MIR activates mirror mode, deleting any files in the destination that are not present in the source. R:2 Tells robocopy to retry ‘2’ times before giving up in the event of error (default is 1 million). W:5 is wait time between retries (default is 30 seconds). These are the command line options I use but there are many more which you can read about here:
http://en.wikipedia.org/wiki/Robocopy

* Please notice the spaces in the code. Leaving these out will cause some issues.

The final line of code is “Pause” and needs to be on it’s own line. This is optional and just keeps the window open so you can review any issues that may have occurred. If this is something that is not important to you, then you can remove it and the window will close automatically when completed.

Finally, you can add more folders if you would like to back-up more than one at a time which would look something like:

robocopy "C:\My Music" "F:\C-Drive Backup\My Music" /MIR /R:2 /W:5
robocopy "C:\My Downloads" "F:\C-Drive Backup\My Downloads" /MIR /R:2 /W:5
pause

There is no way to schedule the batch file to run once a day or whatever so you will need to double click the file to run the backup as needed. What I’ve done is placed the batch file in my startup folder so every time my computer is rebooted it will run. This is good for those of us who tend to forget about these kinds of things and will give you a little more cushion if you do lose some content and forgot to run the batch file.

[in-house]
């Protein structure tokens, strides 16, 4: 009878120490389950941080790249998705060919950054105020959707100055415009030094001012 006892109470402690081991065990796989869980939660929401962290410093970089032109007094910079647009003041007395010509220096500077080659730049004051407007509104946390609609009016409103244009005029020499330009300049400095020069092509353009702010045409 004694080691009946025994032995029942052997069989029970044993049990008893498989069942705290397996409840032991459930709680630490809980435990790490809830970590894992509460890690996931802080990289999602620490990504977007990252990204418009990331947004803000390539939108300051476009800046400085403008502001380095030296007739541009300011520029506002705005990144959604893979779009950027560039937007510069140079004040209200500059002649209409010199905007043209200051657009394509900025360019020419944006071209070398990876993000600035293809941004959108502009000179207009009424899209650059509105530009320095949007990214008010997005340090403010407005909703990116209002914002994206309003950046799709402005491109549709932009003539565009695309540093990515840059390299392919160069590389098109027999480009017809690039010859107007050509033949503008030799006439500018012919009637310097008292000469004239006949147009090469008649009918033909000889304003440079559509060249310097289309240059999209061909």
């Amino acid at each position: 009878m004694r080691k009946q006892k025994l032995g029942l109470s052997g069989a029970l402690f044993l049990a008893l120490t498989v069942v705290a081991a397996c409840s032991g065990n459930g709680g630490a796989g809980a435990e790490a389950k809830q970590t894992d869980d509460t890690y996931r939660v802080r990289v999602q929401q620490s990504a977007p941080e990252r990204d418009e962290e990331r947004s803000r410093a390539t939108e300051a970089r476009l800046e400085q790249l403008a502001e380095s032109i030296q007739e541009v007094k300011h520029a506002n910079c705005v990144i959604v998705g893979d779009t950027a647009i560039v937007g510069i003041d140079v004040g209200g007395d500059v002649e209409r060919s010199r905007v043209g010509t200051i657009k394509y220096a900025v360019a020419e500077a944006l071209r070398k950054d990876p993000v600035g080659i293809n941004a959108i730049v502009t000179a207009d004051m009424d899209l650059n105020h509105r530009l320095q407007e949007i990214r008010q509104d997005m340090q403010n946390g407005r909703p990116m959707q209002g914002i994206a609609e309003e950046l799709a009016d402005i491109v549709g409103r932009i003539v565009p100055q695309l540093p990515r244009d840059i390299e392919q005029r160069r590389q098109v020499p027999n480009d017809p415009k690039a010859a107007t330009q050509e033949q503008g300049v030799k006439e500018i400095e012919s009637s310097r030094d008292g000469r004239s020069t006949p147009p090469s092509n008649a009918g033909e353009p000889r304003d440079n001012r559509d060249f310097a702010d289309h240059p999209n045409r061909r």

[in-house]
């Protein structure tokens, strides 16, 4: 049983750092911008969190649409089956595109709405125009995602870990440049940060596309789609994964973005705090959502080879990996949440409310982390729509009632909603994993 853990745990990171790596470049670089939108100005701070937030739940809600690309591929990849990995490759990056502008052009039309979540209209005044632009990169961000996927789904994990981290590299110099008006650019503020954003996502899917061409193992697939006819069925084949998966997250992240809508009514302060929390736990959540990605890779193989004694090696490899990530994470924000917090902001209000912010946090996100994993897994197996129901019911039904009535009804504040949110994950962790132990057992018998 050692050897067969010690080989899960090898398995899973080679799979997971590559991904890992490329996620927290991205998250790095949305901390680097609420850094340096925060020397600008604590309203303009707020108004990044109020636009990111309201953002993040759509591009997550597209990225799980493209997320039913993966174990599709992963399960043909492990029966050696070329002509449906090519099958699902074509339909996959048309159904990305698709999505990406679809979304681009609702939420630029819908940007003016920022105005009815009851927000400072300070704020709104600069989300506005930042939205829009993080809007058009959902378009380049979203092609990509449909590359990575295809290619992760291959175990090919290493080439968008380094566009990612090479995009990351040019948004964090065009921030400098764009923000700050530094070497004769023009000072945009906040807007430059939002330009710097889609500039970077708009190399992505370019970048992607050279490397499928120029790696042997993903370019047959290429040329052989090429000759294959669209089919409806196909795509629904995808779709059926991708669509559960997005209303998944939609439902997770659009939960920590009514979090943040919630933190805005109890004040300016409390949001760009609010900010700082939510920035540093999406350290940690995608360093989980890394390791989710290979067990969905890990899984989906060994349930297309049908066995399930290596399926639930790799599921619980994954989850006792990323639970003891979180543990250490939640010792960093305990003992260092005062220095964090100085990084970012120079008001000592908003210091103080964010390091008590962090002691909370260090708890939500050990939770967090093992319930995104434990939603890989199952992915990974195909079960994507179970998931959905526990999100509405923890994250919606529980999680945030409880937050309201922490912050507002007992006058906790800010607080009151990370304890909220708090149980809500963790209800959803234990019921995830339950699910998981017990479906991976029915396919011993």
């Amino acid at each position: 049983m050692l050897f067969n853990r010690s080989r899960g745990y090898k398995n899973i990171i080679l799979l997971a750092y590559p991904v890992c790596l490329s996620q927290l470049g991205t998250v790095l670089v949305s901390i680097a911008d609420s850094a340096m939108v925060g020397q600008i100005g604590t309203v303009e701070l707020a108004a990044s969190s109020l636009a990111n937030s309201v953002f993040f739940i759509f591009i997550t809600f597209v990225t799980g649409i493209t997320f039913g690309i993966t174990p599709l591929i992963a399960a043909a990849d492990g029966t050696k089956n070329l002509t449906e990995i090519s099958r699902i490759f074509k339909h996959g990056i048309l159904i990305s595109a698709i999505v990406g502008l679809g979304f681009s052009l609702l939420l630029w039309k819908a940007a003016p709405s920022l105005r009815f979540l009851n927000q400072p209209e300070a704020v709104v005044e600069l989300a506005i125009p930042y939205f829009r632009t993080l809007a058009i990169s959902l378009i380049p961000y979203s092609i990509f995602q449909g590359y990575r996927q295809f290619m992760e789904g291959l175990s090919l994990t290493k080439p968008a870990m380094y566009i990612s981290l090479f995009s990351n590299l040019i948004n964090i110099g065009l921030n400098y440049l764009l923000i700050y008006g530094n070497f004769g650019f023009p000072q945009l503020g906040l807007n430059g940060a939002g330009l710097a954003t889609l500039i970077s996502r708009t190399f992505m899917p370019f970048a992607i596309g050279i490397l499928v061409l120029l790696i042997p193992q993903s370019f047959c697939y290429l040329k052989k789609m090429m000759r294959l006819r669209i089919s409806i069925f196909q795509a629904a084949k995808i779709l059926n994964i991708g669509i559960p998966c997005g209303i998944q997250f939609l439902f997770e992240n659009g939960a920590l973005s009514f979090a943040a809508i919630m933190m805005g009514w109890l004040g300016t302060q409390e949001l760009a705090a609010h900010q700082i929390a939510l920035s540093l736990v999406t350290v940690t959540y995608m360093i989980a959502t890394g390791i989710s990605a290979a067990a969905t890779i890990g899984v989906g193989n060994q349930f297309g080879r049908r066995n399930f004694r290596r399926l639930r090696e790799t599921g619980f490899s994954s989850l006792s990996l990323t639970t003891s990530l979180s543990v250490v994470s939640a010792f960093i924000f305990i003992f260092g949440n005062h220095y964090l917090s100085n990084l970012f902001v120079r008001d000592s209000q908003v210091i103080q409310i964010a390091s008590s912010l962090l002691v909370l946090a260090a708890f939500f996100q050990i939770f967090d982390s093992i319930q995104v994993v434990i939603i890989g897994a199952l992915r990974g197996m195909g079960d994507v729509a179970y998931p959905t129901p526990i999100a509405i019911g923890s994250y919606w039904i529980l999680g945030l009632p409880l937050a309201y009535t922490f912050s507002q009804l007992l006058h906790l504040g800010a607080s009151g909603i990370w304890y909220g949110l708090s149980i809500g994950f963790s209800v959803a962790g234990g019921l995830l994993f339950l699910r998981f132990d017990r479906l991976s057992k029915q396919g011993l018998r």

An easy way to do this is to go to the start menu and select “RUN” and paste the following instructions in the dialog box.


%ALLUSERSPROFILE%\Start Menu\Programs\Startup\

Now that you have found your startup folder, just drag a copy of your batch file into it and that’s it. I would leave one on your desktop as well for easy access and as a reminder.

Let us know how you back-up your content or what command line options you use with robocopy in the comments.

Nisha is the head blogger for Slodive.com. She loves tattoos and inspirational quotes. Check her out on google plus https://plus.google.com/u/0/116437517919411097994.

21 COMMENTS

  1. Awesome. Love the tip. Duno if this is a stupid question, but hey. Is there a way I could let it back up to a server thats on my network?

  2. Awesome. Love the tip. Duno if this is a stupid question, but hey. Is there a way I could let it back up to a server thats on my network?

  3. I use the free Microsoft product Synctoy. It does allow scheduling and doesn't require typing DOS commands. Much easier than Robocopy.

  4. I use the free Microsoft product Synctoy. It does allow scheduling and doesn't require typing DOS commands. Much easier than Robocopy.

  5. I use the free Microsoft product Synctoy. It does allow scheduling and doesn't require typing DOS commands. Much easier than Robocopy.

  6. I never knew this kind of technique before since I am not familiar in dealing with some of the hidden tricks in Microsoft. Just the basic. This might work for me in the future. Thanks.

  7. I have use this trick to back up windows floders with robocopy and let me tell everything works just great.

LEAVE A REPLY

Please enter your comment!
Please enter your name here